Roald Dahl was the first favorite author I ever had. Dr. Seuss can’t count because we didn’t get to choose him; he just happened to us. Even though I feel obligated to credit Seuss and his quirky rhymes in some small way for my love of reading, Dahl is the one who really made it happen. He was my literary god and, alongside Norton Juster and his masterpiece The Phantom Tollbooth, the reason I wanted to be a writer.
Naturally, I was a huge fan of the films that adapted Dahl’s books. Of the ones I was familiar with, I loved them all. And I still love them, so many years later. In the face of the release of Steven Spielberg’s adaptation of The BFG, it seemed only right that I think back on (and re-watch) these films and try to rank them.
DISCLAIMER: I use the term “rank” loosely because there’s no movie I didn’t enjoy; if using a 1–10 scale, they’d all rank above a 5. Also, I couldn’t get my hands on the Danny and the Champion of the World movie, nor did I get around to the animated BFG movie, which I didn’t even know existed before this quest!
6.) Fantastic Mr. Fox
I’ve never read Fantastic Mr. Fox. I prefer to read the source material before watching a movie 9 times out of to 10, so this was also my first time watching the movie. Going in, I was not aware that this was a Wes Anderson joint; as such, I was a little thrown by the indie nature of it in the beginning. But I can appreciate an indie every now and again, so I was able to adjust. The only thing I could never come around on was how kind of creepy all the animals looked—particularly Ash, the Jason Schwartzman–voiced son of Mr. and Mrs. Fox (George Clooney and Meryl Streep, respectively). I also feel like George Clooney’s voice made it a little hard to suspend my disbelief; I couldn’t get the image of him standing in a recording booth, saying the lines, out of my head.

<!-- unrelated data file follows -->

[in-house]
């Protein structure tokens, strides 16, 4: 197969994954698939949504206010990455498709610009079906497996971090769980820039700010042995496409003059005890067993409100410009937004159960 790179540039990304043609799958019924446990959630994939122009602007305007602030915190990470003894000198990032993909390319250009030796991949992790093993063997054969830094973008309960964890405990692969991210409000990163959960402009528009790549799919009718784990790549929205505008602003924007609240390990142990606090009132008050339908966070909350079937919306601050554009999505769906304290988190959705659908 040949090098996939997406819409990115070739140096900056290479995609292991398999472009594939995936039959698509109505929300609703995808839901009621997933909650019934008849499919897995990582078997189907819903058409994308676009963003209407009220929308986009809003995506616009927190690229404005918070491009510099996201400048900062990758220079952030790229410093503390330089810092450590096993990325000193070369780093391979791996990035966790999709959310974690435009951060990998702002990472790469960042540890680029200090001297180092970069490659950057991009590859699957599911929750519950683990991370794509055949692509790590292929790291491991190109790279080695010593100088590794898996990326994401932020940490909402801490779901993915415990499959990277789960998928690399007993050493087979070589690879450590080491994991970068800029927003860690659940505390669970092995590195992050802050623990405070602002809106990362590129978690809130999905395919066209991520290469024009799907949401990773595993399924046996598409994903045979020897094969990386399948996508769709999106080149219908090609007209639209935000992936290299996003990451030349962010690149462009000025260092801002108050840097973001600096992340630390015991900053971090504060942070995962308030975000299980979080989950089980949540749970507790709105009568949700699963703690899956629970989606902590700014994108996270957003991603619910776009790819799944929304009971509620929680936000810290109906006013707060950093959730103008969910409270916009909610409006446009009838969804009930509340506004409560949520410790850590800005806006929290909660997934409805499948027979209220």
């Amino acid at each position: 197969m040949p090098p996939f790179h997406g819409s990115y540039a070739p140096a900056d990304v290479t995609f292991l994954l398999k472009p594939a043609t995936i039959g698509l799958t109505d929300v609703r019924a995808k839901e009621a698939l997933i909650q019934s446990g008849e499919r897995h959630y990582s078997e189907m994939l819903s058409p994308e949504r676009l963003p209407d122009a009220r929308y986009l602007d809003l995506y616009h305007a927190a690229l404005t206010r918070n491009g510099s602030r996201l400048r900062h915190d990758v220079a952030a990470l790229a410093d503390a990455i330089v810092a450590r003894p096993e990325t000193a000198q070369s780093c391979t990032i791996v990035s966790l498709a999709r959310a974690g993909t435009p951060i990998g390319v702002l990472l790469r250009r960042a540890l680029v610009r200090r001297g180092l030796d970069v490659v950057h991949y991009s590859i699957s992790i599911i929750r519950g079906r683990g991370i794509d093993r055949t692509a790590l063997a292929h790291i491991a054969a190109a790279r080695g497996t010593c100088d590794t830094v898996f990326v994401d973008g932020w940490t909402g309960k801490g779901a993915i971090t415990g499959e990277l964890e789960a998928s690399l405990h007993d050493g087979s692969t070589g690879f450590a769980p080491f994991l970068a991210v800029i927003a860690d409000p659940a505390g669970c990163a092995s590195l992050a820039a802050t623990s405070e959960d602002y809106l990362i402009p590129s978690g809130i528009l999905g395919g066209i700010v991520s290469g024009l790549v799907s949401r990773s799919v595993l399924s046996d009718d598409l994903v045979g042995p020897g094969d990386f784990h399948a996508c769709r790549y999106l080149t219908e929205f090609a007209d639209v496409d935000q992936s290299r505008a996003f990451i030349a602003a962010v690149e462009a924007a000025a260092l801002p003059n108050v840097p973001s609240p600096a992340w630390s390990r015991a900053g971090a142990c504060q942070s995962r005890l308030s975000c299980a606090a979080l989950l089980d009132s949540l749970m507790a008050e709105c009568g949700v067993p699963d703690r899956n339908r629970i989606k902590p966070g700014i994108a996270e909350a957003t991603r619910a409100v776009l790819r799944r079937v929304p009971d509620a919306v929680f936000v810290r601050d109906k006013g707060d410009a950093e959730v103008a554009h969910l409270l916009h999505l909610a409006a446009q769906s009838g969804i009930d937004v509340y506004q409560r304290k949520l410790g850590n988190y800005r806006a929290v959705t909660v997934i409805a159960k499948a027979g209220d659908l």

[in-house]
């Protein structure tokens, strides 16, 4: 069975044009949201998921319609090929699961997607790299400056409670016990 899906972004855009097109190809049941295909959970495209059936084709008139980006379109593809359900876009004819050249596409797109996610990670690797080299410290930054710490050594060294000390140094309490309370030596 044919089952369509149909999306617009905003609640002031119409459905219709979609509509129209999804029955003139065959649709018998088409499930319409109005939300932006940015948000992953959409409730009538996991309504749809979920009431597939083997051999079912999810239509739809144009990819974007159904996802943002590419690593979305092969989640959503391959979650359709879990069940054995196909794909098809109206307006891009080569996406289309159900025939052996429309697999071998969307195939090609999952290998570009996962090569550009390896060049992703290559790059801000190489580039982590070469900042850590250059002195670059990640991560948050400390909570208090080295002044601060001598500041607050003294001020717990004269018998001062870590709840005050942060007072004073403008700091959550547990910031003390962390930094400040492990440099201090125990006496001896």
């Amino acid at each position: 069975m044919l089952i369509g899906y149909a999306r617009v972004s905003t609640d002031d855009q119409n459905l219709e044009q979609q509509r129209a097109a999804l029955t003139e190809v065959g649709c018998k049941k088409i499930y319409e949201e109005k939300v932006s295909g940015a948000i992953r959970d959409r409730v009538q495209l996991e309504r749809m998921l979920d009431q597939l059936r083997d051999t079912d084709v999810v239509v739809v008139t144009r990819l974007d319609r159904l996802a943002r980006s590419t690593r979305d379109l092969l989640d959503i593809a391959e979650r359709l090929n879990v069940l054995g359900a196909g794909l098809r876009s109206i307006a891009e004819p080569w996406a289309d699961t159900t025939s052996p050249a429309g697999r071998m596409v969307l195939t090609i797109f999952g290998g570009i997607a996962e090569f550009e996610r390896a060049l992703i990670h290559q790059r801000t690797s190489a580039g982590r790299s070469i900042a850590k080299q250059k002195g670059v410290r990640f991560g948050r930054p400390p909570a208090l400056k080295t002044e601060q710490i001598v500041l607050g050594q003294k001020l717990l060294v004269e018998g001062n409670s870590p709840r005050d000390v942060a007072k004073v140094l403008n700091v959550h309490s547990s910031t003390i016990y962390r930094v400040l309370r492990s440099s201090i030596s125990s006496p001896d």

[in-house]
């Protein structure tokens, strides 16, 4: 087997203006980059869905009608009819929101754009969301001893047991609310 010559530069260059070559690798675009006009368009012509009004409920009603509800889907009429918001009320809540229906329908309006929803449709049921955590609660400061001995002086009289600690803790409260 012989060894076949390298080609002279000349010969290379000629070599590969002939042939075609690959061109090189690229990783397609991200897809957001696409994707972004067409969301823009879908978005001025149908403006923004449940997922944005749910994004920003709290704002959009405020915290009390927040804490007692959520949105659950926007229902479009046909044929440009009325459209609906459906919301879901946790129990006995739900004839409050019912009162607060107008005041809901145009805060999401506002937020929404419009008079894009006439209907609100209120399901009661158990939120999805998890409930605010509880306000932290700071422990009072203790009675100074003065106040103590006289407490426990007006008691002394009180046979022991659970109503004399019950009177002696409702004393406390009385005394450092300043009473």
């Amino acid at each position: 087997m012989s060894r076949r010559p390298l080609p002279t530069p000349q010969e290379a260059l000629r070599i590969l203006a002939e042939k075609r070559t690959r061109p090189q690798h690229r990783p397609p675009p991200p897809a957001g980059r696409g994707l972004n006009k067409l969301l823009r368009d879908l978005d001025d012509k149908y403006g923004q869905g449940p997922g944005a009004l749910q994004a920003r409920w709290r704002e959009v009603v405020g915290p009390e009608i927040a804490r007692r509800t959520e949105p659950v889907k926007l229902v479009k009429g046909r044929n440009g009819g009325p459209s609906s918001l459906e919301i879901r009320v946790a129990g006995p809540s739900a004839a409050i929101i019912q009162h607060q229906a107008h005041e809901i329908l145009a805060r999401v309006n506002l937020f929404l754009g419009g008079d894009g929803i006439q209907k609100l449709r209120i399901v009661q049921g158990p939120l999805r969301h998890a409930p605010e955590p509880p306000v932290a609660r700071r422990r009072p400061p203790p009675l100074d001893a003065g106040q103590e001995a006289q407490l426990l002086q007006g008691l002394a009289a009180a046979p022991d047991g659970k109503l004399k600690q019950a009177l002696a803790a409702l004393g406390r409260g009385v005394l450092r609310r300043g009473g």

That being said, I did enjoy the movie. I laughed a lot and really rooted for all the animals to win in the end. But if anyone was anticipating an underfox tale (see what I did there?), unfortunately, this movie just couldn’t top any of the films I was already familiar with. Sorry, Mr. Fox. You just weren’t fantastic enough.
5.) The Witches
God, this movie is kinda terrifying! But it’s a story about witches who want to rid the world of children; if it wasn’t kind of scary, what would even be the point? So it’s only natural that Anjelica Huston played the Grand High Witch. Just don’t expect the glamorous darkness of her Morticia Addams; this witch’s pretty exterior comes with the help of some very advanced mask work. Despite loving a lot of aspects of this movie, like how closely it adheres to the book, I also had some issues with it.
First of all, though I was kind of amused by it, how exactly was the main character’s grandmother dying from what was described as a “minor case of diabetes”? So many questions about that… Also, I could not stand Bruno, the annoying rich kid who is the first victim of the Grand High Witch’s potion that turns children into mice. He was rude and an idiot, and he described the act of getting off an elevator as “exercise” that he didn’t want to do. Ugh. Finally, the movie ends differently than the book, and while I’m not completely a purist, the ending felt pasted on. This earns The Witches the fifth spot in my ranking.
TIE: Willy Wonka and the Chocolate Factory & Charlie and the Chocolate Factory